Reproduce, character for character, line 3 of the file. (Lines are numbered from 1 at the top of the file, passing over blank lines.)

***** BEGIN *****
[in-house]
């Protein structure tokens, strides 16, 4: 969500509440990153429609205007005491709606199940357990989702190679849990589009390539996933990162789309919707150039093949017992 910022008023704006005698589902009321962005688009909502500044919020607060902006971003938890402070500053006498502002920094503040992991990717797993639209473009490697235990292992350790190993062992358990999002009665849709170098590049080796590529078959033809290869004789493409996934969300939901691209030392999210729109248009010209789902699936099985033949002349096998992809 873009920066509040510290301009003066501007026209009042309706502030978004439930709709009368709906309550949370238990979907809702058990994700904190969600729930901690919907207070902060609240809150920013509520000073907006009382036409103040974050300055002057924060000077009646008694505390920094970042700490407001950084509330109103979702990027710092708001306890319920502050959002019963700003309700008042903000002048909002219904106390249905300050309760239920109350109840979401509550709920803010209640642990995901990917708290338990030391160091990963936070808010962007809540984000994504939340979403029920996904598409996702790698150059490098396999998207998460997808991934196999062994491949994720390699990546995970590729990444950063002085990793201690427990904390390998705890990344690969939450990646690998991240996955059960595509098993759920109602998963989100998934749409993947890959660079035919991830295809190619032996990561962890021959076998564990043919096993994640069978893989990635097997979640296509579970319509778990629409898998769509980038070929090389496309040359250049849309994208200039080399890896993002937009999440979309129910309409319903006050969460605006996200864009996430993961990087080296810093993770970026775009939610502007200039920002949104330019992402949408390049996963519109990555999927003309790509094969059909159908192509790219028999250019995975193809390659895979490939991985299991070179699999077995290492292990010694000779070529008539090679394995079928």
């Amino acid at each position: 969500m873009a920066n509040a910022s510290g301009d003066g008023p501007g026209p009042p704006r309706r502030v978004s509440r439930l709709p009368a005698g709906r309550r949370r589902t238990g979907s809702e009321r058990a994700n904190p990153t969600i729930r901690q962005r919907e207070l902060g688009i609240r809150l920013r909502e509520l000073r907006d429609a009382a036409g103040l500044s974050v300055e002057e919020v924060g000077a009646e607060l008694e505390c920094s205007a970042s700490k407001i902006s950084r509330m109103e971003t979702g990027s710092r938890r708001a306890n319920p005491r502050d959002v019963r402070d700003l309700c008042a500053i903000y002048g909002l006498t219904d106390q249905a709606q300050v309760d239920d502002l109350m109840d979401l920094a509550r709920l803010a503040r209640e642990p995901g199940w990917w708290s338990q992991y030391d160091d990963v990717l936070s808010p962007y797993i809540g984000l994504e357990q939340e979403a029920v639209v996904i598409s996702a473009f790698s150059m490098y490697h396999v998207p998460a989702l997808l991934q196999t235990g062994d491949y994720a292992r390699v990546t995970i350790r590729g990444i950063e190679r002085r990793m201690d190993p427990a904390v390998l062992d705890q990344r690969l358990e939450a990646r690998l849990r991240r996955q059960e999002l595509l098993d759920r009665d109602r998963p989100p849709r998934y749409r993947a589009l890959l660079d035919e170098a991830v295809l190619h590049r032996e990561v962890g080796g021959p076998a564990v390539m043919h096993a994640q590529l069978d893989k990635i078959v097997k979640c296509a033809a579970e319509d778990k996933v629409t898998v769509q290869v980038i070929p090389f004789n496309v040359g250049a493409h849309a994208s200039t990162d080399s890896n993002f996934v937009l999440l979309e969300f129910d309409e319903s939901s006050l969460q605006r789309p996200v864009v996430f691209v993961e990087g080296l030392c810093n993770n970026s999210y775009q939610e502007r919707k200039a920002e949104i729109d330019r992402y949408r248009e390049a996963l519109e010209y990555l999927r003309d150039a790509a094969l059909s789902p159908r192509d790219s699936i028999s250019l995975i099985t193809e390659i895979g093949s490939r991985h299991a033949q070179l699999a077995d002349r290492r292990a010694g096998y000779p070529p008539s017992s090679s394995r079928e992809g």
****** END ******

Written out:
């Amino acid at each position: 969500m873009a920066n509040a910022s510290g301009d003066g008023p501007g026209p009042p704006r309706r502030v978004s509440r439930l709709p009368a005698g709906r309550r949370r589902t238990g979907s809702e009321r058990a994700n904190p990153t969600i729930r901690q962005r919907e207070l902060g688009i609240r809150l920013r909502e509520l000073r907006d429609a009382a036409g103040l500044s974050v300055e002057e919020v924060g000077a009646e607060l008694e505390c920094s205007a970042s700490k407001i902006s950084r509330m109103e971003t979702g990027s710092r938890r708001a306890n319920p005491r502050d959002v019963r402070d700003l309700c008042a500053i903000y002048g909002l006498t219904d106390q249905a709606q300050v309760d239920d502002l109350m109840d979401l920094a509550r709920l803010a503040r209640e642990p995901g199940w990917w708290s338990q992991y030391d160091d990963v990717l936070s808010p962007y797993i809540g984000l994504e357990q939340e979403a029920v639209v996904i598409s996702a473009f790698s150059m490098y490697h396999v998207p998460a989702l997808l991934q196999t235990g062994d491949y994720a292992r390699v990546t995970i350790r590729g990444i950063e190679r002085r990793m201690d190993p427990a904390v390998l062992d705890q990344r690969l358990e939450a990646r690998l849990r991240r996955q059960e999002l595509l098993d759920r009665d109602r998963p989100p849709r998934y749409r993947a589009l890959l660079d035919e170098a991830v295809l190619h590049r032996e990561v962890g080796g021959p076998a564990v390539m043919h096993a994640q590529l069978d893989k990635i078959v097997k979640c296509a033809a579970e319509d778990k996933v629409t898998v769509q290869v980038i070929p090389f004789n496309v040359g250049a493409h849309a994208s200039t990162d080399s890896n993002f996934v937009l999440l979309e969300f129910d309409e319903s939901s006050l969460q605006r789309p996200v864009v996430f691209v993961e990087g080296l030392c810093n993770n970026s999210y775009q939610e502007r919707k200039a920002e949104i729109d330019r992402y949408r248009e390049a996963l519109e010209y990555l999927r003309d150039a790509a094969l059909s789902p159908r192509d790219s699936i028999s250019l995975i099985t193809e390659i895979g093949s490939r991985h299991a033949q070179l699999a077995d002349r290492r292990a010694g096998y000779p070529p008539s017992s090679s394995r079928e992809g």